When your parents give you the name Haviah Mighty it means you don’t really have to worry about thinking of a name for your music career. “I don’t think I ever thought about a name,” she tells me during our Zoom call. “It just made sense as it was, and it never occurred to me to meet to have an alias because I guess the name just kind of sounds like one already. Because I’ve gone through processes of like trying to figure out album titles or song titles and stuff, but I’ve never gone through that process with my name, which is like, probably the most kind of dreadful kind of anxiety-provoking thing cause it’s like everything you are and it’s what people will call you. So it’s nice that I never had to worry about that.”
The Toronto x Brampton artist recently delivered her new Stock Exchange mixtape, following her 2019 Polaris Music Prize-winning album, 13th Floor. The project features an array of highly acclaimed singles and guests, launching exactly one year ago with the powerful track, Atlantic. Haviah celebrates her ever-evolving and progressive career with numerous accolades and live shows – defying all odds around a time of change worldwide. The final album track, SoSo, featuring Queens, New York rapper, Dai Burger, rings in the occasion with bold bars, catchy production (a collaboration between Haviah Mighty, Devontée and Weird Mahdi) and unwavering confidence.
For many musicians, the situation with COVID-19 has seen them losing inspiration or being unsure how to continue as an artist. Not so for Haviah, who says she decided early on to make the most of a bad situation.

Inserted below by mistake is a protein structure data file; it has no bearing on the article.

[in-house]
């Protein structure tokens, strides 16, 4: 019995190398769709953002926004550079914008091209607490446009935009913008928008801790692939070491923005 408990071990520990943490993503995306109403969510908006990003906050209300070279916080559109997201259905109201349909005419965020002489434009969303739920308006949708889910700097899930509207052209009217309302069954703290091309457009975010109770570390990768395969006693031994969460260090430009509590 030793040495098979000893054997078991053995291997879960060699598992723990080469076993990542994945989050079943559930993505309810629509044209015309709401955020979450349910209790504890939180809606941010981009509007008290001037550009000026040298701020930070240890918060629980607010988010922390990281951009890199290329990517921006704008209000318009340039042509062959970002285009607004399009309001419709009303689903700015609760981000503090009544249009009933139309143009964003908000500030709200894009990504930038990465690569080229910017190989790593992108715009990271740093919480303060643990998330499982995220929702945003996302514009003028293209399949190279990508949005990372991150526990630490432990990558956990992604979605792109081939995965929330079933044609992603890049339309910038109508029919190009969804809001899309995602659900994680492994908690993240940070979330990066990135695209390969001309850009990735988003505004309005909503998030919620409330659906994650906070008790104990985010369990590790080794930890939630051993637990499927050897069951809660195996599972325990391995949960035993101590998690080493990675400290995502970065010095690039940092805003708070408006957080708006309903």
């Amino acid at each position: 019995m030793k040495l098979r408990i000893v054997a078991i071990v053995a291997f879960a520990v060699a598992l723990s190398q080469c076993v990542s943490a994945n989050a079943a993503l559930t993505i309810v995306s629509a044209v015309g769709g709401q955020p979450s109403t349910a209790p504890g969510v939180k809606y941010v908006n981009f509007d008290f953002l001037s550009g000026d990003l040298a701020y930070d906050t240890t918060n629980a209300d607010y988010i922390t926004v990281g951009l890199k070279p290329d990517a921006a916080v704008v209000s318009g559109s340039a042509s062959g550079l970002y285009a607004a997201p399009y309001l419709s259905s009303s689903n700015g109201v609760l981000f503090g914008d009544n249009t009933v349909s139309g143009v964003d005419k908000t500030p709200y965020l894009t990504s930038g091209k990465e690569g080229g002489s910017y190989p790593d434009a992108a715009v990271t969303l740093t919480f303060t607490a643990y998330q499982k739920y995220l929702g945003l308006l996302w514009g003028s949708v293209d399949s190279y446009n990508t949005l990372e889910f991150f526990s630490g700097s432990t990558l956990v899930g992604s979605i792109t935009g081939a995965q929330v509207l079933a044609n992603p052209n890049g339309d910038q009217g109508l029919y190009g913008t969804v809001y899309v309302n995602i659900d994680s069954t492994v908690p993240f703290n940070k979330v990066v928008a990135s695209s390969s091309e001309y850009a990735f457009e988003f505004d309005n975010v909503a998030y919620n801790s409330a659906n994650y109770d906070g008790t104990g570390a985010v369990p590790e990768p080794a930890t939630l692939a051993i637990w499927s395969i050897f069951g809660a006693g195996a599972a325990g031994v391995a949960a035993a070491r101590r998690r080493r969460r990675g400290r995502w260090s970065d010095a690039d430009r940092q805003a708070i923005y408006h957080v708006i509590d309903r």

“I luckily invested in some resources right before the pandemic to create kind of the quality of music that I wanted to make in my basement. And so that was like, the pivot for me was like, well, just make music, but there’s nothing else right now. And those songs, those individual songs that were not supposed to be a body of work became a body of work based on the releasing of the records and how each song had an interesting perception of value through the releases, which led to Stock Exchange kind of coming together. And then me putting these songs together as a collective. And I would say in addition to that, doing a lot of behind-the-scenes work that I hadn’t had the opportunity to do, cool challenges like production for companies that are pretty big, not being the artist that’s singing, but being the producer and engineer and playing that role or, you know, voicing the Door Dash commercial, the different things like that. Those things were also coming in while I was working on my music, while I was doing virtual performances. So it was a lot of work. It was just different. It looked different and you know, in a weird way, you know, terrible times and there’s so much bad that has come with it, but in a weird way, like I, as an individual, I’m grateful for kind of the expansion that I have had mentally over this time, learning how to, you know, almost like increase avenues of revenue, but like also increase avenues of optimism and inspiration and challenging myself in ways that I probably wouldn’t have if I was busy playing shows all year.”